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La imatge internacional negativa de Tailàndia provoca preocupació

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0013729e44601408d0a310A “significant minority” of people in Thailand are “worried or somewhat worried” about the country’s negative international scrutiny.

This is one of the main findings of a major survey of Thai people which also found that the economic downturn in the country is one of the “top three concerns” for Thai citizens. The survey sampled 1,252 respondents, cutting across every region in Thailand, education level and occupation.

L'enquesta va ser un esforç de col·laboració entre l'Institut Nacional d'Administració del Desenvolupament de Tailàndia i el Programa d'Estudis de Tailàndia de l'Institut Yusof Ishak i es va titular Enquestes de Tailàndia: sobre prioritats en qüestions domèstiques i sobre reaccions a la crítica internacional sobre els drets humans.

The authors point out that  Thailand “has recently come in for international criticism over a variety of human-rights related issues”. The EU has also threatened to impose an import ban on Thai fishing products unless the  Thai authorities comply with international fishing rules. The US, EU and international organizations such as Human Rights Watch have, they say, accused Thailand of violating human rights on various issues including human trafficking,the arrest of 14 college students and the extradition of illegal Uyghur immigrants back to China.

The United Nations called Thailand’s actions a “flagrant violation of international law” while the US also condemned the deportations and voiced deep concern about protection of asylum seekers in Thailand. Amnesty International said the Muslim Uighurs could face detention or torture in China.

“Nonetheless,” state the authors of the survey, “little has been known about what ordinary Thais think of the barrage of international criticism.” This is what the survey sought to rectify. When asked for a reaction to criticism from the US and  EU on human rights violations,  14% said they were “very worried” while 28% said they were “somewhat worried”. Some 13.6% of Thais said the criticisms by the West “are expressed with good intentions and are part of the West’s roles and responsibilities” while 10.9% believed that Thailand had “truly violated human rights”.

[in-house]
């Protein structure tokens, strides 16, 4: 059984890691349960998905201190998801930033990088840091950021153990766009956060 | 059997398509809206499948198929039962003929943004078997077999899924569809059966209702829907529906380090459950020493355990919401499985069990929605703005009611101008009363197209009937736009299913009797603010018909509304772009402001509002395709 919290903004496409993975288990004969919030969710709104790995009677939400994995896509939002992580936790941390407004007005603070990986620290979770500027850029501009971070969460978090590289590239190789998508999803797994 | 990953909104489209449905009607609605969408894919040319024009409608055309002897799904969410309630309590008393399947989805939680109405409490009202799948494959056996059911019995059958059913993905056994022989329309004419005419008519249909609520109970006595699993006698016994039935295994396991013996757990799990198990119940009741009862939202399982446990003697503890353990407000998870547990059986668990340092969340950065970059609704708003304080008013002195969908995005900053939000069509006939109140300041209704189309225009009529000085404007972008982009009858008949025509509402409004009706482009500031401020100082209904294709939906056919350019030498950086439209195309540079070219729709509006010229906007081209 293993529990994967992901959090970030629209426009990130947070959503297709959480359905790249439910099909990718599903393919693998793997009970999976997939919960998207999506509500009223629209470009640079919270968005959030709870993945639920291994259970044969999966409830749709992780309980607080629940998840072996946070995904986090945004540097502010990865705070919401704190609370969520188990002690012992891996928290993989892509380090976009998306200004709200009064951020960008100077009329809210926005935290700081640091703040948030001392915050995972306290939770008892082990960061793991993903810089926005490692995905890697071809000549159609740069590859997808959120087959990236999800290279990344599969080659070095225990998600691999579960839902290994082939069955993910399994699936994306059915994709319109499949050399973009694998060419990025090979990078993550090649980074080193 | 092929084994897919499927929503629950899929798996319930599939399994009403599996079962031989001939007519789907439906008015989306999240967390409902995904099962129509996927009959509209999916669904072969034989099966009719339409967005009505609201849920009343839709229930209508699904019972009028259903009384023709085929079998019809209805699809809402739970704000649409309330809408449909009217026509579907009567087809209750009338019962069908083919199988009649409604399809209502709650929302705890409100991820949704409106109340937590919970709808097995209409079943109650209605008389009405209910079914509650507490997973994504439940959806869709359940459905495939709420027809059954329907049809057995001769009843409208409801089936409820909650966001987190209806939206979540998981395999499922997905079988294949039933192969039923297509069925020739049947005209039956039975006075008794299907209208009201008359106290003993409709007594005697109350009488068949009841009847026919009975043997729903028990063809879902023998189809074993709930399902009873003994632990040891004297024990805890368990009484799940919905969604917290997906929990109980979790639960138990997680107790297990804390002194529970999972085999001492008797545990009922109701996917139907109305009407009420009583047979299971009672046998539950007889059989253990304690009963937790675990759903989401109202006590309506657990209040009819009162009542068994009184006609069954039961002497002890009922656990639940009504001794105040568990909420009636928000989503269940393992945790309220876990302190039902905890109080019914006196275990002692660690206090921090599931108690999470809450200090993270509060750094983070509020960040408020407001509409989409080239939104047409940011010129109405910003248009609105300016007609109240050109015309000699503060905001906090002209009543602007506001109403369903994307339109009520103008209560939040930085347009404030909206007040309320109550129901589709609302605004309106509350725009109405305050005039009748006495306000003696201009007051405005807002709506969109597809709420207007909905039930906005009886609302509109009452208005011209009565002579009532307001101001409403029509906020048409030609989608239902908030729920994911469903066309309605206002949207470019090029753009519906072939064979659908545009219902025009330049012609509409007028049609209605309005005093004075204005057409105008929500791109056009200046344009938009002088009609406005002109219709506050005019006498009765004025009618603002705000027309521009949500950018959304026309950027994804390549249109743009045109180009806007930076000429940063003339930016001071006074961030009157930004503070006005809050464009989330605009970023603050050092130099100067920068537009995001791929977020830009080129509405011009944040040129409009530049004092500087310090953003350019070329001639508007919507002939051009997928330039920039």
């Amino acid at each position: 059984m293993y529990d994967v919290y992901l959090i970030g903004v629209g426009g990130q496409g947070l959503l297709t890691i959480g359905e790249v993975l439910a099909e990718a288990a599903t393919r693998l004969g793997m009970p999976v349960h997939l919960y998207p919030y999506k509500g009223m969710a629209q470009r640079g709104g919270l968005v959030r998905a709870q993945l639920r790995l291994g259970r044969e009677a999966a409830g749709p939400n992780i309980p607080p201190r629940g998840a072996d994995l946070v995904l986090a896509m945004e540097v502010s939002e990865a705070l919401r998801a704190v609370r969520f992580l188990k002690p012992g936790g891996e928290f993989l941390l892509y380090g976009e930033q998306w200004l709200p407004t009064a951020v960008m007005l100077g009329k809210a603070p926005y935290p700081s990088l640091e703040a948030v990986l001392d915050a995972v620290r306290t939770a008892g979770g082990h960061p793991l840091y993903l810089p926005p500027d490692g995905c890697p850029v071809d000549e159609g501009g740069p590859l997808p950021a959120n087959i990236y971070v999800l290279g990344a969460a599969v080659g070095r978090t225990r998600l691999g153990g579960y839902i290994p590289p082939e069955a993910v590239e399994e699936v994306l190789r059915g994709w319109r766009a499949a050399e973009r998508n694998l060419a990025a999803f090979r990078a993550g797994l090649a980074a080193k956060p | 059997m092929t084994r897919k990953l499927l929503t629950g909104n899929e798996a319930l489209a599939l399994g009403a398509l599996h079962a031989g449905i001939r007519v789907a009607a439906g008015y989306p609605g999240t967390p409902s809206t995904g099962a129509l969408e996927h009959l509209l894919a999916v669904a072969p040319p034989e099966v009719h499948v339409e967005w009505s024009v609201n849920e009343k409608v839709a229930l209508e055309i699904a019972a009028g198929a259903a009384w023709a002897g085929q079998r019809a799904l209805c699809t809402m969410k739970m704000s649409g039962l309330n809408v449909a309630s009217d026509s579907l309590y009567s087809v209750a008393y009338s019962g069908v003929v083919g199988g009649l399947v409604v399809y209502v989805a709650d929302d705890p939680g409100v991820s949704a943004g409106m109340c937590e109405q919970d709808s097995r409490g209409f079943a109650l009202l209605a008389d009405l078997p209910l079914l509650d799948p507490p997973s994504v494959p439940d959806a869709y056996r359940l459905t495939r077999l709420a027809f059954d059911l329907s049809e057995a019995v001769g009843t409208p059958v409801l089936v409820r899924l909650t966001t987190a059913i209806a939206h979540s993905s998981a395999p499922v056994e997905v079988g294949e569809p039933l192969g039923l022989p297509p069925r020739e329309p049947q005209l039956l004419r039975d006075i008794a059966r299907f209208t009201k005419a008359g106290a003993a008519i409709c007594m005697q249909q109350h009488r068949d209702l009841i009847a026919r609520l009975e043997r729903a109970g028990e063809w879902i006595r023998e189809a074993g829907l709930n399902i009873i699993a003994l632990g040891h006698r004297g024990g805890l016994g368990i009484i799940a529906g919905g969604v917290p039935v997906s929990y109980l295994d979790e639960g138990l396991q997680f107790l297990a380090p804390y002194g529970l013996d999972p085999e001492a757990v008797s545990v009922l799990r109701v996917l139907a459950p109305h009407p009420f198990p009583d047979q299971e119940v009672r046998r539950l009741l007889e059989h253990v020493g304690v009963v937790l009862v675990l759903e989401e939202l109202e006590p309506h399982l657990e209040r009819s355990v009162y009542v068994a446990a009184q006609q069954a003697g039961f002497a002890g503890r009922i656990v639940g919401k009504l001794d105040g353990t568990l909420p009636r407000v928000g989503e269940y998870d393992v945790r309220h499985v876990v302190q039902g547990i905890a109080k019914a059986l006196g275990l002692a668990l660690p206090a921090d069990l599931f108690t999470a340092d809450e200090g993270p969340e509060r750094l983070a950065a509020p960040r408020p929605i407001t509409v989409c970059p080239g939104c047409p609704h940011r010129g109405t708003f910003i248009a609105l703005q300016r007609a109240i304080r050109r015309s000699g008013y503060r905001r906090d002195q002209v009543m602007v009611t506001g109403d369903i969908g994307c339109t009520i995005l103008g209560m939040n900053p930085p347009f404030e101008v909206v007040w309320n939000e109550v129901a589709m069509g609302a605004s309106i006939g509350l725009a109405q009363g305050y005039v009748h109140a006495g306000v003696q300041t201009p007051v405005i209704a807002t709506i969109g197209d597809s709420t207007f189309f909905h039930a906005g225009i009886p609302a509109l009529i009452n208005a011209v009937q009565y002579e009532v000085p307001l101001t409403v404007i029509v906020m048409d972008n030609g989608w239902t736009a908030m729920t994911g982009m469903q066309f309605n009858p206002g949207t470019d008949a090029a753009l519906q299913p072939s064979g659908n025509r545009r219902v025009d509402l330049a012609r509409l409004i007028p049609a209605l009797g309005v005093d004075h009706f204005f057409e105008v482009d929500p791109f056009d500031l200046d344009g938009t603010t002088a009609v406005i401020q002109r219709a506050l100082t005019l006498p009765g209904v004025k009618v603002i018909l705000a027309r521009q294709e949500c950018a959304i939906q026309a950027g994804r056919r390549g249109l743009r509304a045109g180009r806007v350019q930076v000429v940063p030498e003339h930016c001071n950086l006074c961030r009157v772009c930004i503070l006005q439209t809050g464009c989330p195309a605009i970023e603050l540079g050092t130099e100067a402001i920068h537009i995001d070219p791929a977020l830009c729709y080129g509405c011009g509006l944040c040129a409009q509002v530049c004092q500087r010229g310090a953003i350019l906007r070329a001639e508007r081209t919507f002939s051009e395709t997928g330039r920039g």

“From the findings you can see that a significant minority were worried,” said the Institute. “Conversely, the majority, about 58%, were not very worried. “In light of such figures, public support for the government’s stance on human rights will continue to be divided while the issues themselves remain contentious.”

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En qüestions internes, l'enquesta va trobar que la crisi econòmica del país, que ha empitjorat des del cop d'estat militar del maig de 2014, és el tema més urgent per al 33.2% dels tailandesos. No gaire enrere, amb un 29.9%, es trobaven els reptes de reg que s'enfronta el sector agrari, que es van traduir en cultius danyats i manca d'aigua potable per al bestiar.

The Institute says that since the coup which he led, the Prime Minister, Prayut Chan-o-cha, has sought to “shore up” the government’s legitimacy with the Thai public. “Initially justified as a means to bring law and order to the country, the National Council for Peace and Order has had to make the transition from focusing on law and order concerns to addressing the multitude of long term challenges facing Thailand.

“Without the requisite experience in government, Prayut has found this transition difficult to make.” It goes on: “The PM’s weekly TV programmes serve to assure the nation that the NCPO is aware of its tasks. Nevertheless, if the sluggish economy refuses to pick up, public discontent may rise again.”

The Institute, based in Singapore, seeks to “inform decision-makers in the public and private sectors as well as scholars and interested members of the public about key issues and their significance” in Thailand.

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